Fire service's pledge to keep public safe in wake of Â£3.5million funding shortfall
According to the latest audit letter for the Tyne and Wear Fire and Rescue Authority, up to 2021/22 the service is facing a budget gap of £3.6m.
But auditors were also satisfied the organisation was managing its finances well and that they had received ‘sufficient assurance’ it was working to tackle the shortfall.
According to the document, which was completed by accountancy firm Mazars: “In the 2018/19 budget, the Authority identified that over the medium-term of 2018/19 to 2021/22 it faced a cumulative budget gap of £3.6m.
“The Authority has prudently established an earmarked reserve to match the budget gap of £3.6m so that it can be funded over this period.
“In the meantime, various work streams linked to the IRMP are in place seeking to deliver further savings and improvement.”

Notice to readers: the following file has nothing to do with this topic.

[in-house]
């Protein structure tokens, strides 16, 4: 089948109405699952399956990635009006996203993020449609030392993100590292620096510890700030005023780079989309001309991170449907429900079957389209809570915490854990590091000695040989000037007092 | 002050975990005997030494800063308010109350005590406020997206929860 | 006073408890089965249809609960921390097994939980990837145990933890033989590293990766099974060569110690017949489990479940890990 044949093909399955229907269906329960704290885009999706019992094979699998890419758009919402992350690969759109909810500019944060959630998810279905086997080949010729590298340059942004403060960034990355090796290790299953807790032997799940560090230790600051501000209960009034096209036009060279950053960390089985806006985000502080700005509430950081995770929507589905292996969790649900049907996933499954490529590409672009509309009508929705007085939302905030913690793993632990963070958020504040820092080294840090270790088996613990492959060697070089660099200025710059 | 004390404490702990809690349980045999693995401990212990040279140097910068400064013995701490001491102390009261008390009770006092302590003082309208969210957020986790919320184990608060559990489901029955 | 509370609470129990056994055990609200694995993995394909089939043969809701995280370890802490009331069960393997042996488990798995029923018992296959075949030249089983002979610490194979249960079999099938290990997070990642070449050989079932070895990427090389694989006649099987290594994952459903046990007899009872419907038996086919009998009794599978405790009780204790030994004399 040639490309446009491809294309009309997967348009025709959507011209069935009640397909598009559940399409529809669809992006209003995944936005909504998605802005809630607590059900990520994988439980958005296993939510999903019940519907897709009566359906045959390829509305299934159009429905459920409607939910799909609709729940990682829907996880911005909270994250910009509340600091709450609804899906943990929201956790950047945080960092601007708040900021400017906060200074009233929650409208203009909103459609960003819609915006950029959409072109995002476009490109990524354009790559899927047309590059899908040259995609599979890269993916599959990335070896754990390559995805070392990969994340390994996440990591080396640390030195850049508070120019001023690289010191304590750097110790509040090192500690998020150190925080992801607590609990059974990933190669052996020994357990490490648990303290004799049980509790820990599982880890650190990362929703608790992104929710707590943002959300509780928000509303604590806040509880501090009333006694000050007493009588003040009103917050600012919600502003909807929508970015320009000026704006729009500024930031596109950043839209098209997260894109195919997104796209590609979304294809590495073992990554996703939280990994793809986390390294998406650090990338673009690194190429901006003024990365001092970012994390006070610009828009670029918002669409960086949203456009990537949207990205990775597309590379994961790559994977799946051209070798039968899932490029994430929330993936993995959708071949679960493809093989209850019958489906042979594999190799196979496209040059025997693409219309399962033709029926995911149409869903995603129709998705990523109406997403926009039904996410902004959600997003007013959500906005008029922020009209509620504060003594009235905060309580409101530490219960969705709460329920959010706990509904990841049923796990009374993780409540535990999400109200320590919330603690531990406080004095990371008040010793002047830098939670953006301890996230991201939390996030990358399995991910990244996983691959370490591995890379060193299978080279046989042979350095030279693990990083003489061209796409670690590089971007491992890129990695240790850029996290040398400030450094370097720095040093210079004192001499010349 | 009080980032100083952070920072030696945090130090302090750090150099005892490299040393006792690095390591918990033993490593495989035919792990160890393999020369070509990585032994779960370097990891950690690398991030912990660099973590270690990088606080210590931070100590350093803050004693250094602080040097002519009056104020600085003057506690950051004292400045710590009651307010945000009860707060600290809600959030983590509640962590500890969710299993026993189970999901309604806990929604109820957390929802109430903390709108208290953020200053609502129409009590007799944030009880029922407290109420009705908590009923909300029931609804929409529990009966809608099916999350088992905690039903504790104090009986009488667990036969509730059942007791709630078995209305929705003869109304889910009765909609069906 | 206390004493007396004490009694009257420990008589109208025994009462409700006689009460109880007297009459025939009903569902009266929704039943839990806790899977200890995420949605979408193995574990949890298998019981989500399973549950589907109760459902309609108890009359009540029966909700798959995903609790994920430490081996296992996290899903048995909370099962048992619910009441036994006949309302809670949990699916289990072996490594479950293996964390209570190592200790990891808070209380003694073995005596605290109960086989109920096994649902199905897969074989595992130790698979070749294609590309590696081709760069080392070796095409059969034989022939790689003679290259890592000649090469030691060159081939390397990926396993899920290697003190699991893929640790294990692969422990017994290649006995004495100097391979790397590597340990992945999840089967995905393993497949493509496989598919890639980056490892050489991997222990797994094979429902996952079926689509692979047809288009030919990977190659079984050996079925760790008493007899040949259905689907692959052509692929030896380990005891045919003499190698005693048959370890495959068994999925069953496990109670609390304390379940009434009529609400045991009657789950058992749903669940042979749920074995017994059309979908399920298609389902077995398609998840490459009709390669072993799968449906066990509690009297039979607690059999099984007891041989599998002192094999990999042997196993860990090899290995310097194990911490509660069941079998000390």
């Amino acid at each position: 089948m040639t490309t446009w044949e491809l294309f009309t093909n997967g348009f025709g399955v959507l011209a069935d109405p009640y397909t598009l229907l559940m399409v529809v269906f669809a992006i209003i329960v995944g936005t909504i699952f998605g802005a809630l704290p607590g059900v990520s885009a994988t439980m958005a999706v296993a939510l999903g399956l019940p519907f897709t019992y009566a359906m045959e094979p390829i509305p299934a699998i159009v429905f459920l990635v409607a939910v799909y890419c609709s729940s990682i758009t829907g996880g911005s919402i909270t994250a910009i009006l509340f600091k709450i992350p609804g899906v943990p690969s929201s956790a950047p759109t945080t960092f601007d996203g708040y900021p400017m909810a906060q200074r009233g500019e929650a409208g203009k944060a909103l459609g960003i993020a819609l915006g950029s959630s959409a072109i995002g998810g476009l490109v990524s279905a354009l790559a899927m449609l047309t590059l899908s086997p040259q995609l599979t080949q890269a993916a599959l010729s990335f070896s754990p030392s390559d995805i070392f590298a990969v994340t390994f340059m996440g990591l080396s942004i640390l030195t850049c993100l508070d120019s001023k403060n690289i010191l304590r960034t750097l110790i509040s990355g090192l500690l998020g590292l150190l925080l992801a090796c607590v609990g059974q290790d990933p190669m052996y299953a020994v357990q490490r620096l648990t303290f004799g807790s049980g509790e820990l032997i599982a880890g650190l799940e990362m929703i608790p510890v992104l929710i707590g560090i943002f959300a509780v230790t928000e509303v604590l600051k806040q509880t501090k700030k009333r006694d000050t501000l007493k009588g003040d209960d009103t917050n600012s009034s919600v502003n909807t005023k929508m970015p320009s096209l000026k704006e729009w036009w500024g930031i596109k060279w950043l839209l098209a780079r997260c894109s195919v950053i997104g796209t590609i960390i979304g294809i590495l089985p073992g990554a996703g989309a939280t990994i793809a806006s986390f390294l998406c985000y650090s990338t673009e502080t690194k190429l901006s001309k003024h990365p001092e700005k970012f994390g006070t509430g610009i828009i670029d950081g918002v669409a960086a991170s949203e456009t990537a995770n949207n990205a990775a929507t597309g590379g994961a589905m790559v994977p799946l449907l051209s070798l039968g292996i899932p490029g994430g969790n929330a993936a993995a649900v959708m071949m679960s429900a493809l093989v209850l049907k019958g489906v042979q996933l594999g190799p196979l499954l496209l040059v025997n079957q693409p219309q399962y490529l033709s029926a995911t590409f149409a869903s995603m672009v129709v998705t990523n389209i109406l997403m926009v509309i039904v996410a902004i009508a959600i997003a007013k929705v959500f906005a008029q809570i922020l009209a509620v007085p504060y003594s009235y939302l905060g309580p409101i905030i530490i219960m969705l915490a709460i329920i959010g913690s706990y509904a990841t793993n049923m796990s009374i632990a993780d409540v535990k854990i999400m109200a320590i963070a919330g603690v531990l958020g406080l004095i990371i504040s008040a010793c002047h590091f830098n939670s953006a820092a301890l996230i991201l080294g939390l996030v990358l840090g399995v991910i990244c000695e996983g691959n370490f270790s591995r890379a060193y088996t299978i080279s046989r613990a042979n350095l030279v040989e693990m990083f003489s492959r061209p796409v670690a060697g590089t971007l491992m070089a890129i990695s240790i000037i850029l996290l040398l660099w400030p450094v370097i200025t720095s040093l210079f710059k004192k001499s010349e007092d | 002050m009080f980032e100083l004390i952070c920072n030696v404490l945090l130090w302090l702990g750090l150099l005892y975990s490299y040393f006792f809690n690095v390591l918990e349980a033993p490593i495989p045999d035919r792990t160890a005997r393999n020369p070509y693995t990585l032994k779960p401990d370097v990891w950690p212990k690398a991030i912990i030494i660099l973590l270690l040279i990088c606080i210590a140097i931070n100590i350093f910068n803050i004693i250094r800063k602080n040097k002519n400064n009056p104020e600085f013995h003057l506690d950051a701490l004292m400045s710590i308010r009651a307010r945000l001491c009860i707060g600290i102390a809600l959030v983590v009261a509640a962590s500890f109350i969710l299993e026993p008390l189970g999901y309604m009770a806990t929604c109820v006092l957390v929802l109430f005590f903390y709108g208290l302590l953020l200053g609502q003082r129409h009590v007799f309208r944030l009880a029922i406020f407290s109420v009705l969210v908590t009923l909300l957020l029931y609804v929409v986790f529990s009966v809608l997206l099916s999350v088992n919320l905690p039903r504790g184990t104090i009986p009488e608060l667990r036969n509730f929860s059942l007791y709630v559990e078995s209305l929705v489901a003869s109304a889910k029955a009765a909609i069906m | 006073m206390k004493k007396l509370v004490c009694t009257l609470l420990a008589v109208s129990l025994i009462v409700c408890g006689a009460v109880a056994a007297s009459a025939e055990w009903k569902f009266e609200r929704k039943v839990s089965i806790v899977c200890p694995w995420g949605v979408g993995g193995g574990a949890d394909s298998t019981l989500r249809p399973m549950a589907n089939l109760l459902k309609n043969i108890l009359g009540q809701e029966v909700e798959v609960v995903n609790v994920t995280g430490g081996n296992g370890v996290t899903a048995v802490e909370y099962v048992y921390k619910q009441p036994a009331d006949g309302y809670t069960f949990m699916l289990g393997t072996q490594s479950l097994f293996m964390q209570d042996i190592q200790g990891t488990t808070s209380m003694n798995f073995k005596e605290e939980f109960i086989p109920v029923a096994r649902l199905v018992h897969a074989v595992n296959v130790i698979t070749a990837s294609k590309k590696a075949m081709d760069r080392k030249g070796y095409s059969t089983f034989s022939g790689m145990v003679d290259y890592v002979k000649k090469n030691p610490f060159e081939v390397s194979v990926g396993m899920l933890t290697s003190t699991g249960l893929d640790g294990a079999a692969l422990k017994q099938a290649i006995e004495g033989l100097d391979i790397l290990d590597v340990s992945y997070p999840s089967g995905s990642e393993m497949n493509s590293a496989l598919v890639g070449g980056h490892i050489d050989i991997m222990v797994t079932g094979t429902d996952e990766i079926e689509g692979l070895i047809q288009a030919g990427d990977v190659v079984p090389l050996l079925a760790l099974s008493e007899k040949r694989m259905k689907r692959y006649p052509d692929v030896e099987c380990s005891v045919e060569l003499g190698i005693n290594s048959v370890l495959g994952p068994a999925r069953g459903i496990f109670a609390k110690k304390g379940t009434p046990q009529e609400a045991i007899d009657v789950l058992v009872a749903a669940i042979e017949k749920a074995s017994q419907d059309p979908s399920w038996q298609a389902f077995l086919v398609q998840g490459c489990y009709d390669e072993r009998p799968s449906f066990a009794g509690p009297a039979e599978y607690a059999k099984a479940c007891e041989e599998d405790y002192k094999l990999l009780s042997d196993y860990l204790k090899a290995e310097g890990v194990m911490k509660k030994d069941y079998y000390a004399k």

Cuts and other savings meant Tyne and Wear Fire and Rescue Service finished the last financial year [2017/18] about £1.3m under budget.
And speaking earlier this year, Chief Fire Office Chris Lowther assured the public firefighters would still be able to keep them safe.
One drain on the fire authority’s resources is an £8.7m debt to the Home Office, due to be repaid over the next 17 years, following ‘the £10.5m historic overpayment of fire injury pensions’.
Speaking at Monday’s meeting of the authority, Coun Richard Bell said: “We can see up and down the country a lot of services are struggling because of cuts.
“Unfortunately, we’ve got a government which is not listening to people – how they think we can fund services without money is beyond comprehension.”
James Harrison , Local Democracy Reporting Service